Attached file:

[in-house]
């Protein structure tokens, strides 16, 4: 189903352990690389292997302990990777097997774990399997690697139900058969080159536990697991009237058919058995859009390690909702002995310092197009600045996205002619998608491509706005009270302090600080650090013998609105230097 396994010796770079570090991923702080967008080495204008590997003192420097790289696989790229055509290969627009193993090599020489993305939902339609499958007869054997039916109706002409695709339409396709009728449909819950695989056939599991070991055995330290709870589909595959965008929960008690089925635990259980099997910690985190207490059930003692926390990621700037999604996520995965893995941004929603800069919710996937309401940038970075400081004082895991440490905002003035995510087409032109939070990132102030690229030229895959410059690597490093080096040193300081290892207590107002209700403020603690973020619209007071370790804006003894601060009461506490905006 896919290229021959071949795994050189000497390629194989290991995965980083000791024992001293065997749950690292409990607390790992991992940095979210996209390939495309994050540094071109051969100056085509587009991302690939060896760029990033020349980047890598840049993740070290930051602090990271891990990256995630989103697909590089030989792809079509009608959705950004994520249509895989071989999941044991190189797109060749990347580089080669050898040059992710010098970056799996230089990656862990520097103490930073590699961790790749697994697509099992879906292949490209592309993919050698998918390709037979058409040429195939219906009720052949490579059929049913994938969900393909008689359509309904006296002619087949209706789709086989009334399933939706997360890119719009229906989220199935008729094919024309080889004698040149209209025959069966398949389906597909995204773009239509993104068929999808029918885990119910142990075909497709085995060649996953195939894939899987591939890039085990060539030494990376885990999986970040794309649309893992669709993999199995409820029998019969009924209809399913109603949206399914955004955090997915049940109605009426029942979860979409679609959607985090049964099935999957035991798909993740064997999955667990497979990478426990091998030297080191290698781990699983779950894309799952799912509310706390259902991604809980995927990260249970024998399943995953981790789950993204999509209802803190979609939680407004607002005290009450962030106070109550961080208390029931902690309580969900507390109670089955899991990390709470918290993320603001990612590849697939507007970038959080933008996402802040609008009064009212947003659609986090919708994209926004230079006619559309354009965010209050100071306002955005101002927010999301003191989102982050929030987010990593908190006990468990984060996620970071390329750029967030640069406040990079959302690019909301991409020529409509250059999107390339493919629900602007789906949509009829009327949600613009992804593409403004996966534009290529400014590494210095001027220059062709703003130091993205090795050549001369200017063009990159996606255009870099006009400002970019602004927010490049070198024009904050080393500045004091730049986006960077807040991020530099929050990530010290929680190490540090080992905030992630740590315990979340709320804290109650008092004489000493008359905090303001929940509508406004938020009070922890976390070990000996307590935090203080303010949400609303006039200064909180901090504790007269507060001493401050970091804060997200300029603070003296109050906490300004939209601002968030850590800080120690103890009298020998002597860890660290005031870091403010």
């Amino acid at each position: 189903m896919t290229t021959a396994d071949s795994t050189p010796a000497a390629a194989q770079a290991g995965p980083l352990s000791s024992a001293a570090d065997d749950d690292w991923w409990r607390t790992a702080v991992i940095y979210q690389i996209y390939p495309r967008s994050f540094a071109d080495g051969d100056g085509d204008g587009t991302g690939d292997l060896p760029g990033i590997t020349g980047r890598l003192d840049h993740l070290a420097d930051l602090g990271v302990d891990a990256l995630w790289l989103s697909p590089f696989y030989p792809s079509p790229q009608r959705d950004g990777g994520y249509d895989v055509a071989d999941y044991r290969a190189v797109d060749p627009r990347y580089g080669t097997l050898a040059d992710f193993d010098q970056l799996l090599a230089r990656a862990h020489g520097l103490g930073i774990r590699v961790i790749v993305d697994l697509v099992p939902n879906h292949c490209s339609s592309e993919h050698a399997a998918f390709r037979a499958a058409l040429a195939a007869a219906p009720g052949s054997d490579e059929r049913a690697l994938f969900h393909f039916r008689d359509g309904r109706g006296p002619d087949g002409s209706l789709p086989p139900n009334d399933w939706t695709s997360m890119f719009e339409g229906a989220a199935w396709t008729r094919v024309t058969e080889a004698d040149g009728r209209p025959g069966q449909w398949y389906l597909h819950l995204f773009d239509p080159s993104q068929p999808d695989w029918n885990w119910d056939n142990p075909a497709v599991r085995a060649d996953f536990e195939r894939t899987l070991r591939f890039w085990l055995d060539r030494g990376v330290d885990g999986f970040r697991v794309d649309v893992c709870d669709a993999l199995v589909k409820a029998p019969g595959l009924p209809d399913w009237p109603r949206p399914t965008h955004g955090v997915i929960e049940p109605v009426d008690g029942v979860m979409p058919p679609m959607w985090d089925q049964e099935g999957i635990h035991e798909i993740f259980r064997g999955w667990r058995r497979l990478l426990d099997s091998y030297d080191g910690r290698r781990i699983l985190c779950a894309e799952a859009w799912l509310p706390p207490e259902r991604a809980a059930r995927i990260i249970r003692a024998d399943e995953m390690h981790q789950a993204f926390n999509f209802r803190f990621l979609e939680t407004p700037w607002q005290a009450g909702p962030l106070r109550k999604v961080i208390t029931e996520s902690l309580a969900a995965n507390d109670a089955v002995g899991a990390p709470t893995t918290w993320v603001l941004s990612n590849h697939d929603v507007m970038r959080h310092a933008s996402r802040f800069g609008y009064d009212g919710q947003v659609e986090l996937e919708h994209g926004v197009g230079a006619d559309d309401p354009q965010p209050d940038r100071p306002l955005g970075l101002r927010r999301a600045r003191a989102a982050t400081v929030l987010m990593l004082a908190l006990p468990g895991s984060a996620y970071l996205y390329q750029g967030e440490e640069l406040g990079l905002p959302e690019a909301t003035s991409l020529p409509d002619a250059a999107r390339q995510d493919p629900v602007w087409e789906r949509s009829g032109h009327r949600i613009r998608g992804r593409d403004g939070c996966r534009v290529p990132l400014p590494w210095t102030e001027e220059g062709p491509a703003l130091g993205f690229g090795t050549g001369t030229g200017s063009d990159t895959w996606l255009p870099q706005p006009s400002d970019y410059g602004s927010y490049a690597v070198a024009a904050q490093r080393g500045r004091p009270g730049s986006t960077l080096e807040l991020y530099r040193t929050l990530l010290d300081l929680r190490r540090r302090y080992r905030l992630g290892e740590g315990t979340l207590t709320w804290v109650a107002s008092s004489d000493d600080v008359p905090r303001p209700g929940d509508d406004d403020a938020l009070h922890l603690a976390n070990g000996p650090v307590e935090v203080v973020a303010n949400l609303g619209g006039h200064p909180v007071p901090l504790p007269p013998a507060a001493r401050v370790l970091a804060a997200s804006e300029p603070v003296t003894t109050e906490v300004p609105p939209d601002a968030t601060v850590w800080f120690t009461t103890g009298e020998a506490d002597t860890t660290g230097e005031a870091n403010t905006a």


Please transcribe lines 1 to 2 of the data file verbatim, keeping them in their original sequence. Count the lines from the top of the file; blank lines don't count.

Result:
[in-house]
């Protein structure tokens, strides 16, 4: 189903352990690389292997302990990777097997774990399997690697139900058969080159536990697991009237058919058995859009390690909702002995310092197009600045996205002619998608491509706005009270302090600080650090013998609105230097 396994010796770079570090991923702080967008080495204008590997003192420097790289696989790229055509290969627009193993090599020489993305939902339609499958007869054997039916109706002409695709339409396709009728449909819950695989056939599991070991055995330290709870589909595959965008929960008690089925635990259980099997910690985190207490059930003692926390990621700037999604996520995965893995941004929603800069919710996937309401940038970075400081004082895991440490905002003035995510087409032109939070990132102030690229030229895959410059690597490093080096040193300081290892207590107002209700403020603690973020619209007071370790804006003894601060009461506490905006 896919290229021959071949795994050189000497390629194989290991995965980083000791024992001293065997749950690292409990607390790992991992940095979210996209390939495309994050540094071109051969100056085509587009991302690939060896760029990033020349980047890598840049993740070290930051602090990271891990990256995630989103697909590089030989792809079509009608959705950004994520249509895989071989999941044991190189797109060749990347580089080669050898040059992710010098970056799996230089990656862990520097103490930073590699961790790749697994697509099992879906292949490209592309993919050698998918390709037979058409040429195939219906009720052949490579059929049913994938969900393909008689359509309904006296002619087949209706789709086989009334399933939706997360890119719009229906989220199935008729094919024309080889004698040149209209025959069966398949389906597909995204773009239509993104068929999808029918885990119910142990075909497709085995060649996953195939894939899987591939890039085990060539030494990376885990999986970040794309649309893992669709993999199995409820029998019969009924209809399913109603949206399914955004955090997915049940109605009426029942979860979409679609959607985090049964099935999957035991798909993740064997999955667990497979990478426990091998030297080191290698781990699983779950894309799952799912509310706390259902991604809980995927990260249970024998399943995953981790789950993204999509209802803190979609939680407004607002005290009450962030106070109550961080208390029931902690309580969900507390109670089955899991990390709470918290993320603001990612590849697939507007970038959080933008996402802040609008009064009212947003659609986090919708994209926004230079006619559309354009965010209050100071306002955005101002927010999301003191989102982050929030987010990593908190006990468990984060996620970071390329750029967030640069406040990079959302690019909301991409020529409509250059999107390339493919629900602007789906949509009829009327949600613009992804593409403004996966534009290529400014590494210095001027220059062709703003130091993205090795050549001369200017063009990159996606255009870099006009400002970019602004927010490049070198024009904050080393500045004091730049986006960077807040991020530099929050990530010290929680190490540090080992905030992630740590315990979340709320804290109650008092004489000493008359905090303001929940509508406004938020009070922890976390070990000996307590935090203080303010949400609303006039200064909180901090504790007269507060001493401050970091804060997200300029603070003296109050906490300004939209601002968030850590800080120690103890009298020998002597860890660290005031870091403010």